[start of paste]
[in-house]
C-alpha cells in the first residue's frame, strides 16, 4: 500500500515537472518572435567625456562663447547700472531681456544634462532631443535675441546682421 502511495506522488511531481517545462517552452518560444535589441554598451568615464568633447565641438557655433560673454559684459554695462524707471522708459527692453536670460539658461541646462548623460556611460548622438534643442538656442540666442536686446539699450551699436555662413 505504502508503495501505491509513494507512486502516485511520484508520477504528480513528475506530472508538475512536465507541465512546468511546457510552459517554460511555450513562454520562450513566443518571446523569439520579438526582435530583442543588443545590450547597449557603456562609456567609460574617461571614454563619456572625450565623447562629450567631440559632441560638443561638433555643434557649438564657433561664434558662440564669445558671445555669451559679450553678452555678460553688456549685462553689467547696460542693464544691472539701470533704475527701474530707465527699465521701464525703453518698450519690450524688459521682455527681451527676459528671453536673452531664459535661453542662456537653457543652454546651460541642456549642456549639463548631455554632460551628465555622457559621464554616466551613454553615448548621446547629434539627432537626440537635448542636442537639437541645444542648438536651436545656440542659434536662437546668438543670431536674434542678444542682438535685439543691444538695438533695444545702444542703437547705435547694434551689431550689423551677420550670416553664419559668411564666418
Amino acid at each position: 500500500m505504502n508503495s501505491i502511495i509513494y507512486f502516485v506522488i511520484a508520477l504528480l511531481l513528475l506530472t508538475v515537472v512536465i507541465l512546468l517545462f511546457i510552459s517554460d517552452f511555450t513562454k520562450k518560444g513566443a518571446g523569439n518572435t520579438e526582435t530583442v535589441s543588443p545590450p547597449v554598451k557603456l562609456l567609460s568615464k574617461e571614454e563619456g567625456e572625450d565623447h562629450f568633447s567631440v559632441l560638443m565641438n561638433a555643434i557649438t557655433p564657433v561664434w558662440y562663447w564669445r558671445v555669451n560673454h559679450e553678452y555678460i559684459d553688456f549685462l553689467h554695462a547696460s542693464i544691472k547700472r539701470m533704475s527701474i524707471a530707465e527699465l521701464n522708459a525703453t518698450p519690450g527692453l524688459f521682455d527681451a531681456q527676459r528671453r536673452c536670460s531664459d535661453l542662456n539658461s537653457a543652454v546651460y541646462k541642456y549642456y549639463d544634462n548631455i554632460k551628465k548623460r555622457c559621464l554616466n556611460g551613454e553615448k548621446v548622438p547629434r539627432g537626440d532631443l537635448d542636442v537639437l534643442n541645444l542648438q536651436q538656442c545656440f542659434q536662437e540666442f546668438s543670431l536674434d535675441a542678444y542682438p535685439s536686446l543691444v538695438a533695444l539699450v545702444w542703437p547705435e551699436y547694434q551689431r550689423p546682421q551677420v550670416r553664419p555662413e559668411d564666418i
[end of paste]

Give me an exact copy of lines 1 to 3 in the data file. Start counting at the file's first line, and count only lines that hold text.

[in-house]
C-alpha cells in the first residue's frame, strides 16, 4: 500500500515537472518572435567625456562663447547700472531681456544634462532631443535675441546682421 502511495506522488511531481517545462517552452518560444535589441554598451568615464568633447565641438557655433560673454559684459554695462524707471522708459527692453536670460539658461541646462548623460556611460548622438534643442538656442540666442536686446539699450551699436555662413 505504502508503495501505491509513494507512486502516485511520484508520477504528480513528475506530472508538475512536465507541465512546468511546457510552459517554460511555450513562454520562450513566443518571446523569439520579438526582435530583442543588443545590450547597449557603456562609456567609460574617461571614454563619456572625450565623447562629450567631440559632441560638443561638433555643434557649438564657433561664434558662440564669445558671445555669451559679450553678452555678460553688456549685462553689467547696460542693464544691472539701470533704475527701474530707465527699465521701464525703453518698450519690450524688459521682455527681451527676459528671453536673452531664459535661453542662456537653457543652454546651460541642456549642456549639463548631455554632460551628465555622457559621464554616466551613454553615448548621446547629434539627432537626440537635448542636442537639437541645444542648438536651436545656440542659434536662437546668438543670431536674434542678444542682438535685439543691444538695438533695444545702444542703437547705435547694434551689431550689423551677420550670416553664419559668411564666418
Amino acid at each position: 500500500m505504502n508503495s501505491i502511495i509513494y507512486f502516485v506522488i511520484a508520477l504528480l511531481l513528475l506530472t508538475v515537472v512536465i507541465l512546468l517545462f511546457i510552459s517554460d517552452f511555450t513562454k520562450k518560444g513566443a518571446g523569439n518572435t520579438e526582435t530583442v535589441s543588443p545590450p547597449v554598451k557603456l562609456l567609460s568615464k574617461e571614454e563619456g567625456e572625450d565623447h562629450f568633447s567631440v559632441l560638443m565641438n561638433a555643434i557649438t557655433p564657433v561664434w558662440y562663447w564669445r558671445v555669451n560673454h559679450e553678452y555678460i559684459d553688456f549685462l553689467h554695462a547696460s542693464i544691472k547700472r539701470m533704475s527701474i524707471a530707465e527699465l521701464n522708459a525703453t518698450p519690450g527692453l524688459f521682455d527681451a531681456q527676459r528671453r536673452c536670460s531664459d535661453l542662456n539658461s537653457a543652454v546651460y541646462k541642456y549642456y549639463d544634462n548631455i554632460k551628465k548623460r555622457c559621464l554616466n556611460g551613454e553615448k548621446v548622438p547629434r539627432g537626440d532631443l537635448d542636442v537639437l534643442n541645444l542648438q536651436q538656442c545656440f542659434q536662437e540666442f546668438s543670431l536674434d535675441a542678444y542682438p535685439s536686446l543691444v538695438a533695444l539699450v545702444w542703437p547705435e551699436y547694434q551689431r550689423p546682421q551677420v550670416r553664419p555662413e559668411d564666418i